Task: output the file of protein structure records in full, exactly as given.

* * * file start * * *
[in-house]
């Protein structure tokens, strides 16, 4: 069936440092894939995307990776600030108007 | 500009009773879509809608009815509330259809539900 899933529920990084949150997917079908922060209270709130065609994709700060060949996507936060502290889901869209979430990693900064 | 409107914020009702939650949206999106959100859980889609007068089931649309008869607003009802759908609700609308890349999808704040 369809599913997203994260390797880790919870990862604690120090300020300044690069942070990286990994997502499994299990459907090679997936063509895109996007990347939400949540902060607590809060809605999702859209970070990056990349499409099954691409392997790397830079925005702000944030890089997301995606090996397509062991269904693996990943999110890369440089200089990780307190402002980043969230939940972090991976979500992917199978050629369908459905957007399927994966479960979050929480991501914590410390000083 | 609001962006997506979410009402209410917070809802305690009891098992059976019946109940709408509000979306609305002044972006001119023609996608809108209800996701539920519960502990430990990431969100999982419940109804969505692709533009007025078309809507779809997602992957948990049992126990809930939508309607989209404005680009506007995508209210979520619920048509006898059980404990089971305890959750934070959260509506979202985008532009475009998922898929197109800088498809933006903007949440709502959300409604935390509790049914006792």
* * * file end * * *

[in-house]
């Protein structure tokens, strides 16, 4: 069936440092894939995307990776600030108007 | 500009009773879509809608009815509330259809539900 899933529920990084949150997917079908922060209270709130065609994709700060060949996507936060502290889901869209979430990693900064 | 409107914020009702939650949206999106959100859980889609007068089931649309008869607003009802759908609700609308890349999808704040 369809599913997203994260390797880790919870990862604690120090300020300044690069942070990286990994997502499994299990459907090679997936063509895109996007990347939400949540902060607590809060809605999702859209970070990056990349499409099954691409392997790397830079925005702000944030890089997301995606090996397509062991269904693996990943999110890369440089200089990780307190402002980043969230939940972090991976979500992917199978050629369908459905957007399927994966479960979050929480991501914590410390000083 | 609001962006997506979410009402209410917070809802305690009891098992059976019946109940709408509000979306609305002044972006001119023609996608809108209800996701539920519960502990430990990431969100999982419940109804969505692709533009007025078309809507779809997602992957948990049992126990809930939508309607989209404005680009506007995508209210979520619920048509006898059980404990089971305890959750934070959260509506979202985008532009475009998922898929197109800088498809933006903007949440709502959300409604935390509790049914006792």